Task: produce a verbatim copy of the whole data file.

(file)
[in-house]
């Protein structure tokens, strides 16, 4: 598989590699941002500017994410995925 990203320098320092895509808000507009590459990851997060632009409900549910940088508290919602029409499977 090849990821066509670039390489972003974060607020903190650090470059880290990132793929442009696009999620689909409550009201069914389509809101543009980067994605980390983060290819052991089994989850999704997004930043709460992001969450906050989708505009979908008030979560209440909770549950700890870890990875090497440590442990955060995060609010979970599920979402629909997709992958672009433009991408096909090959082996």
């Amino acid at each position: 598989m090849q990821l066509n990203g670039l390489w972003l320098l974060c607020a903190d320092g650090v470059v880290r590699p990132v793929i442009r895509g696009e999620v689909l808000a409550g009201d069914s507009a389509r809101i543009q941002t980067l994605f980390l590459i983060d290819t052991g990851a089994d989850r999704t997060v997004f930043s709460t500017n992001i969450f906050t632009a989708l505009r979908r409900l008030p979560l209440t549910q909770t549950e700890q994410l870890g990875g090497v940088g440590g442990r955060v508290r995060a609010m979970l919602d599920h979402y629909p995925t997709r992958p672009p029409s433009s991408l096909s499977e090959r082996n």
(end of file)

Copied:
[in-house]
């Protein structure tokens, strides 16, 4: 598989590699941002500017994410995925 990203320098320092895509808000507009590459990851997060632009409900549910940088508290919602029409499977 090849990821066509670039390489972003974060607020903190650090470059880290990132793929442009696009999620689909409550009201069914389509809101543009980067994605980390983060290819052991089994989850999704997004930043709460992001969450906050989708505009979908008030979560209440909770549950700890870890990875090497440590442990955060995060609010979970599920979402629909997709992958672009433009991408096909090959082996």
């Amino acid at each position: 598989m090849q990821l066509n990203g670039l390489w972003l320098l974060c607020a903190d320092g650090v470059v880290r590699p990132v793929i442009r895509g696009e999620v689909l808000a409550g009201d069914s507009a389509r809101i543009q941002t980067l994605f980390l590459i983060d290819t052991g990851a089994d989850r999704t997060v997004f930043s709460t500017n992001i969450f906050t632009a989708l505009r979908r409900l008030p979560l209440t549910q909770t549950e700890q994410l870890g990875g090497v940088g440590g442990r955060v508290r995060a609010m979970l919602d599920h979402y629909p995925t997709r992958p672009p029409s433009s991408l096909s499977e090959r082996n």